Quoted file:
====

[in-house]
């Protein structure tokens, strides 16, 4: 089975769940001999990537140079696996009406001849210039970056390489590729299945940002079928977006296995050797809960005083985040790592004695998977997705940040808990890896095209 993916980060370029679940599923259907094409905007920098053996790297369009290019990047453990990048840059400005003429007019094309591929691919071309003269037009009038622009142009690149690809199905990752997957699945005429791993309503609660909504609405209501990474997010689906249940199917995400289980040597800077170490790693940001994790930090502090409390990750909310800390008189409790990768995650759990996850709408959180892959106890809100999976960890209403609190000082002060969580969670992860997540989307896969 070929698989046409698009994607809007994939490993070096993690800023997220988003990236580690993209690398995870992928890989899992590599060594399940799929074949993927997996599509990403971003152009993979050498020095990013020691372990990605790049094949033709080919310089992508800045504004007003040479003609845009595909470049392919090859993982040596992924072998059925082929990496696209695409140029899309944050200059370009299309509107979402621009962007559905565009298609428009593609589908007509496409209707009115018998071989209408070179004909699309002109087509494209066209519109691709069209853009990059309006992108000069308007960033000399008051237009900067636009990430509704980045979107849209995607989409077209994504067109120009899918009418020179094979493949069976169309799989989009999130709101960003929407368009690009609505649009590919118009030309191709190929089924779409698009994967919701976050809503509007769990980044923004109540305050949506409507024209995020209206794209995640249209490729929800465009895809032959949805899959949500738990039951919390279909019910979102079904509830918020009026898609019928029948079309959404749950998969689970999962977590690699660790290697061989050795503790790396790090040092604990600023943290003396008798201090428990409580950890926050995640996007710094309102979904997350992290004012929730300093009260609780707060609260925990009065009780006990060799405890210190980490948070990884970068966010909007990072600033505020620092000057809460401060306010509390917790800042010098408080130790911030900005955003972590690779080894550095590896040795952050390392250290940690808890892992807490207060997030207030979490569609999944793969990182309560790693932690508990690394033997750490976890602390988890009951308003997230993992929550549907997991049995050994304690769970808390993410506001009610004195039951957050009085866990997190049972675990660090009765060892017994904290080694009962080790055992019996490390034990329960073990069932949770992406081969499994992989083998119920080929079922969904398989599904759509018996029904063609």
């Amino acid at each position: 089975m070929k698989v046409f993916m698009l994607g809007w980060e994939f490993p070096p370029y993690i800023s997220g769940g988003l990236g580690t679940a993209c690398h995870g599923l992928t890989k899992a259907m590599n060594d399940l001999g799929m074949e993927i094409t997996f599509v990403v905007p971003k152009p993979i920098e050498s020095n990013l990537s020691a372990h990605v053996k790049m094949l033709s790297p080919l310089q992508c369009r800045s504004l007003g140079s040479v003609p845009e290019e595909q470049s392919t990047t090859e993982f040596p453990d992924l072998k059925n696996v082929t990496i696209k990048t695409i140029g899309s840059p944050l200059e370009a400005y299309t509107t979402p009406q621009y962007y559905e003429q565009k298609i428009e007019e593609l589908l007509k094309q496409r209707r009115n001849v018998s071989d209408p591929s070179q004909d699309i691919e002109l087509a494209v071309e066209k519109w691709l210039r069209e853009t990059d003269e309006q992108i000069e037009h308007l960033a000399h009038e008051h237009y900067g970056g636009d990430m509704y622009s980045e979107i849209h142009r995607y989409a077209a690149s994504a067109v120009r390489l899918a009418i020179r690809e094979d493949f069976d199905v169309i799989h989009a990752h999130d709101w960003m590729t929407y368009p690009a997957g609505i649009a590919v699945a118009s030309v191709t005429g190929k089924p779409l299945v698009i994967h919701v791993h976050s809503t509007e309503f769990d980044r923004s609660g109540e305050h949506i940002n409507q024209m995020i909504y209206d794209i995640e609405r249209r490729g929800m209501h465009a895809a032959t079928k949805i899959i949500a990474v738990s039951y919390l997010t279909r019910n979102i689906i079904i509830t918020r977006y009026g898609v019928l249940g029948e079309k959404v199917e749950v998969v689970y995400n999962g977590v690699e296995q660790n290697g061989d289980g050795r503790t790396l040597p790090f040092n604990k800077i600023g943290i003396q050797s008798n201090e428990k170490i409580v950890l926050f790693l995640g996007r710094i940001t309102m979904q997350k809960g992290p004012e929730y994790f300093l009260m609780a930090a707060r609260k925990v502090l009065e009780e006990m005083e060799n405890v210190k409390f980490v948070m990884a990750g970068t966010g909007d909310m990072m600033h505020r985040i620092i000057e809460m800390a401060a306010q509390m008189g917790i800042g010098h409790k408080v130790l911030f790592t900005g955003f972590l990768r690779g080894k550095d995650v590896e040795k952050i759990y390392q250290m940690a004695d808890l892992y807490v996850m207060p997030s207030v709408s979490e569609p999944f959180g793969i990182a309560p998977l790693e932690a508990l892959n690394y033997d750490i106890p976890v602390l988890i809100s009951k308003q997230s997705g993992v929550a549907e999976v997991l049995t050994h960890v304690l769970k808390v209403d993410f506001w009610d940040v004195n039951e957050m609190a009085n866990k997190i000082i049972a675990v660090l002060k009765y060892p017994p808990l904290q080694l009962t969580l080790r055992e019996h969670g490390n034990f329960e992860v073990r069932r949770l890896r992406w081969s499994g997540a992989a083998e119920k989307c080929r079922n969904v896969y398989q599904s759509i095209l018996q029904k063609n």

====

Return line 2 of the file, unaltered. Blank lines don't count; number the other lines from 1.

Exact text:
């Protein structure tokens, strides 16, 4: 089975769940001999990537140079696996009406001849210039970056390489590729299945940002079928977006296995050797809960005083985040790592004695998977997705940040808990890896095209 993916980060370029679940599923259907094409905007920098053996790297369009290019990047453990990048840059400005003429007019094309591929691919071309003269037009009038622009142009690149690809199905990752997957699945005429791993309503609660909504609405209501990474997010689906249940199917995400289980040597800077170490790693940001994790930090502090409390990750909310800390008189409790990768995650759990996850709408959180892959106890809100999976960890209403609190000082002060969580969670992860997540989307896969 070929698989046409698009994607809007994939490993070096993690800023997220988003990236580690993209690398995870992928890989899992590599060594399940799929074949993927997996599509990403971003152009993979050498020095990013020691372990990605790049094949033709080919310089992508800045504004007003040479003609845009595909470049392919090859993982040596992924072998059925082929990496696209695409140029899309944050200059370009299309509107979402621009962007559905565009298609428009593609589908007509496409209707009115018998071989209408070179004909699309002109087509494209066209519109691709069209853009990059309006992108000069308007960033000399008051237009900067636009990430509704980045979107849209995607989409077209994504067109120009899918009418020179094979493949069976169309799989989009999130709101960003929407368009690009609505649009590919118009030309191709190929089924779409698009994967919701976050809503509007769990980044923004109540305050949506409507024209995020209206794209995640249209490729929800465009895809032959949805899959949500738990039951919390279909019910979102079904509830918020009026898609019928029948079309959404749950998969689970999962977590690699660790290697061989050795503790790396790090040092604990600023943290003396008798201090428990409580950890926050995640996007710094309102979904997350992290004012929730300093009260609780707060609260925990009065009780006990060799405890210190980490948070990884970068966010909007990072600033505020620092000057809460401060306010509390917790800042010098408080130790911030900005955003972590690779080894550095590896040795952050390392250290940690808890892992807490207060997030207030979490569609999944793969990182309560790693932690508990690394033997750490976890602390988890009951308003997230993992929550549907997991049995050994304690769970808390993410506001009610004195039951957050009085866990997190049972675990660090009765060892017994904290080694009962080790055992019996490390034990329960073990069932949770992406081969499994992989083998119920080929079922969904398989599904759509018996029904063609």